• The Grounded Theory Process: (Charmaz) Further theoretical Writing the first draft sampling if needed Integrating memos diagramming conceptsAdopting certaincategories as Theoretical memo-writing andtheoretical concepts Sorting memos further refining of concepts Theoretical sampling seek specific new data Re-examination of earlier data Advanced memos refining conceptual categories Data Collection Focused Coding Initial memos raising codes to tentative categoriesInitial coding data collectionSensitizing concepts Research Problem and opening research questionsand general disciplinaryperspectives (Charmaz, 2006)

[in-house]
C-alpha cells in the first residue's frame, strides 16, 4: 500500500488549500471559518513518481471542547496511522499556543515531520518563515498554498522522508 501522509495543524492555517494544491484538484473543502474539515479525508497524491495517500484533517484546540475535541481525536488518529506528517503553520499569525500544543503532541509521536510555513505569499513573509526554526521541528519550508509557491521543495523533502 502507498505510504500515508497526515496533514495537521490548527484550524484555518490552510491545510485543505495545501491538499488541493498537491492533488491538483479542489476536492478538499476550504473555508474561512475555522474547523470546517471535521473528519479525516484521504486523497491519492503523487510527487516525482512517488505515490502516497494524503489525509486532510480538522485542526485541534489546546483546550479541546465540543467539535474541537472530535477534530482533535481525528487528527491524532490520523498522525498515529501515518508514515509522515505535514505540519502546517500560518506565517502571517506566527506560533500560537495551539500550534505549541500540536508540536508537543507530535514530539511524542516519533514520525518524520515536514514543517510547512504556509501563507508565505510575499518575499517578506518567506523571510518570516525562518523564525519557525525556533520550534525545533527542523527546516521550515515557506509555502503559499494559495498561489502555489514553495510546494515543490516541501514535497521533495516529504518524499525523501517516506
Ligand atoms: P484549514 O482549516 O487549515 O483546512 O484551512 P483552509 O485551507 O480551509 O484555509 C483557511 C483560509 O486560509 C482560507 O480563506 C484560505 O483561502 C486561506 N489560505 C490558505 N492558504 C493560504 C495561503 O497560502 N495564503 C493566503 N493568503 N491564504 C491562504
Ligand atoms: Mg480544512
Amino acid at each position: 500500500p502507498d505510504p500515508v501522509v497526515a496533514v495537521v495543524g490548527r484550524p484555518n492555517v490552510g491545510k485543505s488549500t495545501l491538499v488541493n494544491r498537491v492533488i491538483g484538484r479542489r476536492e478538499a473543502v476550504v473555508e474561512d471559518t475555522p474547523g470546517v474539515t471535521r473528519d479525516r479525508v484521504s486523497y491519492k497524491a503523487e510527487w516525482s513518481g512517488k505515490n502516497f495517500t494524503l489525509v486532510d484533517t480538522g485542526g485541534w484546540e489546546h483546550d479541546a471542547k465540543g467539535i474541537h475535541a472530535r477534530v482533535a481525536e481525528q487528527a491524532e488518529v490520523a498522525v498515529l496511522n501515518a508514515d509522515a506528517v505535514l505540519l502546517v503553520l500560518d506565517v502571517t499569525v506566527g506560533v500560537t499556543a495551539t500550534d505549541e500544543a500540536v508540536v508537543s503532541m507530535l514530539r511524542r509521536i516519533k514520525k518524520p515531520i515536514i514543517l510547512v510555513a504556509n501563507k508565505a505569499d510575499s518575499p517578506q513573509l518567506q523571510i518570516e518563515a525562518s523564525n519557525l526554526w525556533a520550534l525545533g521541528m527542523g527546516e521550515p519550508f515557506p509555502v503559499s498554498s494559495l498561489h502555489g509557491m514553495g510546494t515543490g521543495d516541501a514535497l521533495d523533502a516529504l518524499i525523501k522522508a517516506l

• References: Grounded Theory Birks, M. & Mills, J. (2011). Grounded theory: A practical guide. Thousand Oaks, CA: Sage. Borgotti, S. (2011). Introduction to Grounded Theory. Retrieved October 25, 2011 from http://www.analytictech.com/mb870/introtoGT.htm Charmaz, K. (2006). Constructing grounded theory: A practical guide through qualitative analysis. Thousand Oaks, CA: Sage. Corbin, J. & Strauss, A. (2008) Basics of Qualitative Research: Grounded Theory Procedures and Techniques. Thousand Oaks: Sage. Dick, B. (1990) Convergent interviewing, version 3. Brisbane: Interchange. An interviewing method which uses structured process, unstructured content, and a procedure for increasing the rigor of qualitative information. Retrieved from http://www.scu.edu.au/schools/gcm/ar/arp/grounded.html Glaser, B.G., & Strauss, A.L. (1967). The discovery of grounded theory: Strategies for qualitative research. Chicago, IL: Aldine. Morse, J. M., Stern, P. N., Corbin, J., Bowers, B., Charmaz, K. & Clarke, A. E. (2009). Developing grounded theory: The second generation. Walnut creek, CA: Left Coast Creek.